Alice - G

Jun. 25th, 2009 02:51 am
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[personal profile] babyjosephine posting in [community profile] thedirtyverse
Sunday, 21st August, 1983. Andy had died on the 19th.

Grief, it turned out, provided options, though all tended to provide what felt like a bat to the face. In some cases, the pain was angry. In some, the pain was crippling. In others, the pain created hallucinations that turned the world into a dream.

Alice wasn’t sure how it was attacking her, as three days earlier she had never been happier in all of her life. It was far to fall, and she was still falling. Maybe it would hit her soon, and maybe then everything would make sense. Why her father had to die the day she discovered she was pregnant. Why her mother wouldn’t wake up. Why Charlie had to split his time between watching his mother commit a slow suicide and visiting his youngest child in a hospital three hours away.

She was in her room, now, though there were no answers to be found in the dusty toys and clothes that were organized as though Alice had only just moved out. The room itself was two rooms in one; a parlor connected by a door to the sleeping chamber, in which Alice had first shared a bed with Robert, innocent as it unfortunately turned out to be; in which she had last seen a friend she could now barely remember; in which she had slept and dressed and dreamt of boys for twenty two years.

It was into that sleeping chamber she walked, and it was at the doorway she paused, shocked.

The room was bitterly cold, despite the sunlight coming through the window. Despite the August afternoon. Despite everything that should have warmed it. Alice was covered in one of Charlie’s sweaters, several sizes enormous on her bony frame. It covered her dress, and fell to her knees, but she had been using it as a shield whenever anyone wanted to hug her.

And now it was providing her with emergency warmth as she stared at the far wall.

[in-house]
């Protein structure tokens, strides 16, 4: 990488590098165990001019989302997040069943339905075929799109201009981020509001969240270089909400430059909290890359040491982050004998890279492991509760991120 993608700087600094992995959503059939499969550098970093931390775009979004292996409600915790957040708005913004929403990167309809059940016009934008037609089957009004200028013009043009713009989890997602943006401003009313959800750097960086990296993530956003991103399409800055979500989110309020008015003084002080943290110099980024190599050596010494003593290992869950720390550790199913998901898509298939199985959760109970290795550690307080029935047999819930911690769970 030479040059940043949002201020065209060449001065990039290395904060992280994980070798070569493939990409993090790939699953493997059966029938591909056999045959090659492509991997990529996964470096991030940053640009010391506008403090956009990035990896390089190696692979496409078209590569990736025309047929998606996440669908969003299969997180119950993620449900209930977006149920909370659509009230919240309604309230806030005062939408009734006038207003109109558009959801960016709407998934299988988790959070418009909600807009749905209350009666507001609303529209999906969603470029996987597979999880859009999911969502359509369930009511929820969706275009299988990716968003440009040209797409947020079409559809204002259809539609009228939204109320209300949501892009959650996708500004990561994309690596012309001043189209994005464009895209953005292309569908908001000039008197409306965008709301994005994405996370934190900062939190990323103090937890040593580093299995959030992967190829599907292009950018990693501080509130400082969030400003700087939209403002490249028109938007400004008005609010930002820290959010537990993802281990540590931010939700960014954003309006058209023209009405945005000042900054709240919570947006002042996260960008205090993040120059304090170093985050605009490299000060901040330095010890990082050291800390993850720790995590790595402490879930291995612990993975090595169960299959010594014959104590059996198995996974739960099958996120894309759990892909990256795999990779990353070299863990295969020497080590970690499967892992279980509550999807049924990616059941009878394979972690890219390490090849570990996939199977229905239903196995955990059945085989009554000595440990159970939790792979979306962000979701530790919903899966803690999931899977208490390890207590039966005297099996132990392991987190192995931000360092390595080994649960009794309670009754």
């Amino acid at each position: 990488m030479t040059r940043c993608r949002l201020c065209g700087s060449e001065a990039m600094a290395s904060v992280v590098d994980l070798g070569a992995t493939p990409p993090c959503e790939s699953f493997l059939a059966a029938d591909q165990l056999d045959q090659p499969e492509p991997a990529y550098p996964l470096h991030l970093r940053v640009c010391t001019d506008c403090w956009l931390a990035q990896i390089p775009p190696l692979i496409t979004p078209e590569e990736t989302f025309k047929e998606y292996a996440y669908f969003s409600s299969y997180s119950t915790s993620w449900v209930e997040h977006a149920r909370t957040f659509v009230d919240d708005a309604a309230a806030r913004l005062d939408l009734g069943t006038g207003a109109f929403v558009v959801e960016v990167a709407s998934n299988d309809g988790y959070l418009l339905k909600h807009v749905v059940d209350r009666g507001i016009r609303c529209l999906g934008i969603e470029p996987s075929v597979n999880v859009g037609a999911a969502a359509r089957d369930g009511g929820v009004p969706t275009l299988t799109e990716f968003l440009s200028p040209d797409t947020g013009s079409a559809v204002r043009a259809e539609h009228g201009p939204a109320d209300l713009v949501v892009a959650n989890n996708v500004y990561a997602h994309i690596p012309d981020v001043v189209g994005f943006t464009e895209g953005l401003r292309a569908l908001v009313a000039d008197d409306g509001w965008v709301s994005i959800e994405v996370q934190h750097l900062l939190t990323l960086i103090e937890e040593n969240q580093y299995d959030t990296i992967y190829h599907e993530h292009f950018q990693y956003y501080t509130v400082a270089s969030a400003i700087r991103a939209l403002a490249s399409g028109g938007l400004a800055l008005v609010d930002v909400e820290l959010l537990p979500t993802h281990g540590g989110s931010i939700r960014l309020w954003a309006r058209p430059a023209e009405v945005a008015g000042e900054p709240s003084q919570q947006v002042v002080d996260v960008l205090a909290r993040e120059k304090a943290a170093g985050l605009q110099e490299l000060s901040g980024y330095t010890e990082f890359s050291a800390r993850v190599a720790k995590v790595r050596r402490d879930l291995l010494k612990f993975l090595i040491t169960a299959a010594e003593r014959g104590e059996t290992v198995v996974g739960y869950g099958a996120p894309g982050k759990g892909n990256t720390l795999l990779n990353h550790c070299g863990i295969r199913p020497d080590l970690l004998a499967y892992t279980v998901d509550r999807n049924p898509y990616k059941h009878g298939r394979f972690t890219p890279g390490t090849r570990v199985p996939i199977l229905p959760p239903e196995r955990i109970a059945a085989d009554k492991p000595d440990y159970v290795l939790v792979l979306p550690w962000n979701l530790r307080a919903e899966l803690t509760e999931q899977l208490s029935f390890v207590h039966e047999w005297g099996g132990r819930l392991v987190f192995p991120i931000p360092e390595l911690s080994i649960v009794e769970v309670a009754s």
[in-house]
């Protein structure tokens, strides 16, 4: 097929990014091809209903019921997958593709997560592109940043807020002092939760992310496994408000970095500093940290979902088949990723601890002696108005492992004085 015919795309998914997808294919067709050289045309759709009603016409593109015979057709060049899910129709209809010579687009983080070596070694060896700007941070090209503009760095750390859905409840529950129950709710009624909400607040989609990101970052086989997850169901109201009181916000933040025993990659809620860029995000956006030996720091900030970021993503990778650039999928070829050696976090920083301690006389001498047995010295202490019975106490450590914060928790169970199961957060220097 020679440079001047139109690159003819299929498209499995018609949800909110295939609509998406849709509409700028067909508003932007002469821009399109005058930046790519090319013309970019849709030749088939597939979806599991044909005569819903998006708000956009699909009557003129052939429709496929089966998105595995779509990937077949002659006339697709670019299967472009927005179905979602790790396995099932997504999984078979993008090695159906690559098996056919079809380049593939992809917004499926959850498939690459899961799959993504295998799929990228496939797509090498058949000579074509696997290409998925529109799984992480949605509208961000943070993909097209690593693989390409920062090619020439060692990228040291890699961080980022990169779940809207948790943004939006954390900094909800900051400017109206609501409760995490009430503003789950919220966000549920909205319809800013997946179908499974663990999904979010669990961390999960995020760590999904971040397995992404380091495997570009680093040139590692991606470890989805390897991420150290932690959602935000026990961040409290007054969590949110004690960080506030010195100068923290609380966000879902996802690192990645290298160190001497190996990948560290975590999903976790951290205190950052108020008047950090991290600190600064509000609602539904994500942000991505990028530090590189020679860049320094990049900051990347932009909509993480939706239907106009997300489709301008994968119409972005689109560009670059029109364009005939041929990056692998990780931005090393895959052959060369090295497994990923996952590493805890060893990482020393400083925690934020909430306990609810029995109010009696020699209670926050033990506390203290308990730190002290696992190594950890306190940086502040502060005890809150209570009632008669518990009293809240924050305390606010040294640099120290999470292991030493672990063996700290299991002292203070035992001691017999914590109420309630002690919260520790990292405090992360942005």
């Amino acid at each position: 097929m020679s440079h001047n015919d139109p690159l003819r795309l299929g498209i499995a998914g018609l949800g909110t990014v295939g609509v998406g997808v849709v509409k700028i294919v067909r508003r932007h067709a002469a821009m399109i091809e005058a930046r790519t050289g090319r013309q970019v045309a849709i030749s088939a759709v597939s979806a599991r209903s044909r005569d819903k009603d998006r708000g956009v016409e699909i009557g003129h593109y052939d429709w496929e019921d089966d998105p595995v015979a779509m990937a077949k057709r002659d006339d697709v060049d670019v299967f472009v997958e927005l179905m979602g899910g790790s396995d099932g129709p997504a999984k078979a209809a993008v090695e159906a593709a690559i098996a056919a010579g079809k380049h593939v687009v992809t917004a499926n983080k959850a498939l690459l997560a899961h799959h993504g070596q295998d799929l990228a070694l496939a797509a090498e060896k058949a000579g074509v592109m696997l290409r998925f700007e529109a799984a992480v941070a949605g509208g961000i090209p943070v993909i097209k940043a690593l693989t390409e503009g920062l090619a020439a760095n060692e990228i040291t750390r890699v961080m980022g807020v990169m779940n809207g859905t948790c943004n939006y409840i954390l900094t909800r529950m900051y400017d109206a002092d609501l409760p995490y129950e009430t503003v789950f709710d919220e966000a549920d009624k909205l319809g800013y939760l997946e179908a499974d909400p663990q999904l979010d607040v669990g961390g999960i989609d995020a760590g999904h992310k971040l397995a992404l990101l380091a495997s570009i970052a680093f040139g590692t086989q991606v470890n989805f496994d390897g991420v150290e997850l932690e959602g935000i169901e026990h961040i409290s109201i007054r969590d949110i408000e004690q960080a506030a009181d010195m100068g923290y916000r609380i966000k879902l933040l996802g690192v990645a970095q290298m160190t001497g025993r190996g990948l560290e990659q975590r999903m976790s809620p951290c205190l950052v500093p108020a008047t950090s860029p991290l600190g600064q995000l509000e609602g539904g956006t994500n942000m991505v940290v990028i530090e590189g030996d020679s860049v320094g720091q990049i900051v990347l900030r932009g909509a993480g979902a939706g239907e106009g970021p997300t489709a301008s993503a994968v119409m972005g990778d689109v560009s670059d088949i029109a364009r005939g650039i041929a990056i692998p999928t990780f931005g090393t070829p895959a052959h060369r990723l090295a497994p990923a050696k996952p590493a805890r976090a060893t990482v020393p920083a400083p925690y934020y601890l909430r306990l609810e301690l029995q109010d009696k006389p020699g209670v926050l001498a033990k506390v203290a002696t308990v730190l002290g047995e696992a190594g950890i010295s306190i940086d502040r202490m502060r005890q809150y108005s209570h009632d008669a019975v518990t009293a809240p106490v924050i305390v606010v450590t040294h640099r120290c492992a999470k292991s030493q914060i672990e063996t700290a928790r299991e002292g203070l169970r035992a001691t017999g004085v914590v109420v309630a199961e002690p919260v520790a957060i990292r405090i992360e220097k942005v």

The far wall, like its mirror in the parlor, had a fireplace. The mantel was lined with figurines and stuffed toys. The grate was covered by an elaborate dollhouse, hidden away from grandchildren in recent years. It had been Alice’s favorite Christmas gift, until she received a puppy two years later.

But it was not the fireplace at which Alice was truly staring. She was staring at the frost now covering it. Covering the whole wall. From the floor to the ceiling, muting the patterned paper, icing the hardwood floors, concealing the tiles, concealing everything. It glistened, sparkling white, looking like their family’s diamonds. It was wrapping brittle fingers around the wire frame of Alice’s small bed, creeping deeper into the room. Beating like a heart from the center of the wall. A living, fragile monster.

Her mother.

Alice’s bare feet were suffering, but she edged her way into the room, slow as though stalking through grass.

She couldn’t believe what she was seeing. Suddenly the day was nothing like summer. Suddenly all the light had gone from the room. Her breath clouded the air, her skin prickled, and she shivered violently enough to knock the sweater off her shoulder. She knew what was causing this, but it scared her to see how far it had reached, how strong it had become, how real it was.

This was grief, tangible grief, and Alice gently pressed her hand to the wall, spreading her fingers across as much of the surface as she could before the chill burned her skin. Her mother and father’s room was on the other side; her mother had not moved from their bed in two days. But trapped in the room as she was, here was how she felt, crushing down on Alice from all sides.

Mortifying. The sight of it was mortifying, twisting Alice’s stomach into knots, and she backed away, the heat from her hand leaving a gaping wound on the wall. She wondered if her mother could feel the cold melting away, but she knew that the frost would be back. So long as her father was gone, there would be frost on these walls.

And her child would never know his grandfather, and their family would be so small and quiet, and all the life in the world would die with winter, or else Alice would at the sight of it. Frost and snow and ice. Her mother’s grief.

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